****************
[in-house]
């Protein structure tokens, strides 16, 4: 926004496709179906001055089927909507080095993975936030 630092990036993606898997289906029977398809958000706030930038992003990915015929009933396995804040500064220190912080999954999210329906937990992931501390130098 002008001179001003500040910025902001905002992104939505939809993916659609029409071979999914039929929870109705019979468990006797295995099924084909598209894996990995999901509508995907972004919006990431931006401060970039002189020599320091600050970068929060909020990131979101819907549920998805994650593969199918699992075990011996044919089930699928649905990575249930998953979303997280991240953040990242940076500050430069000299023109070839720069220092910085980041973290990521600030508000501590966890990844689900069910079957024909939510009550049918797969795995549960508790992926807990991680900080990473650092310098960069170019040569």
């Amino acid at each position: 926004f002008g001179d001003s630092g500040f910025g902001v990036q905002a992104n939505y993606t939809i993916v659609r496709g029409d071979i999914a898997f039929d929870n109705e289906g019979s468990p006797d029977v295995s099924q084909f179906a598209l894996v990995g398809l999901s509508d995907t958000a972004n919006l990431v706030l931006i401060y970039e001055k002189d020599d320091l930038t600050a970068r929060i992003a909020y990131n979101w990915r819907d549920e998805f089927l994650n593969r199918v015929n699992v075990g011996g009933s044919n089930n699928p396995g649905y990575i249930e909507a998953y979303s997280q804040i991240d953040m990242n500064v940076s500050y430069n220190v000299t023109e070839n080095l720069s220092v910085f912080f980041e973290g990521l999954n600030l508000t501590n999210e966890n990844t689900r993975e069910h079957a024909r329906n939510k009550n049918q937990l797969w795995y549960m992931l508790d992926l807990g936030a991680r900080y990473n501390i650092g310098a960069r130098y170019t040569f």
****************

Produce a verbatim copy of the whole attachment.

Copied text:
[in-house]
């Protein structure tokens, strides 16, 4: 926004496709179906001055089927909507080095993975936030 630092990036993606898997289906029977398809958000706030930038992003990915015929009933396995804040500064220190912080999954999210329906937990992931501390130098 002008001179001003500040910025902001905002992104939505939809993916659609029409071979999914039929929870109705019979468990006797295995099924084909598209894996990995999901509508995907972004919006990431931006401060970039002189020599320091600050970068929060909020990131979101819907549920998805994650593969199918699992075990011996044919089930699928649905990575249930998953979303997280991240953040990242940076500050430069000299023109070839720069220092910085980041973290990521600030508000501590966890990844689900069910079957024909939510009550049918797969795995549960508790992926807990991680900080990473650092310098960069170019040569």
């Amino acid at each position: 926004f002008g001179d001003s630092g500040f910025g902001v990036q905002a992104n939505y993606t939809i993916v659609r496709g029409d071979i999914a898997f039929d929870n109705e289906g019979s468990p006797d029977v295995s099924q084909f179906a598209l894996v990995g398809l999901s509508d995907t958000a972004n919006l990431v706030l931006i401060y970039e001055k002189d020599d320091l930038t600050a970068r929060i992003a909020y990131n979101w990915r819907d549920e998805f089927l994650n593969r199918v015929n699992v075990g011996g009933s044919n089930n699928p396995g649905y990575i249930e909507a998953y979303s997280q804040i991240d953040m990242n500064v940076s500050y430069n220190v000299t023109e070839n080095l720069s220092v910085f912080f980041e973290g990521l999954n600030l508000t501590n999210e966890n990844t689900r993975e069910h079957a024909r329906n939510k009550n049918q937990l797969w795995y549960m992931l508790d992926l807990g936030a991680r900080y990473n501390i650092g310098a960069r130098y170019t040569f």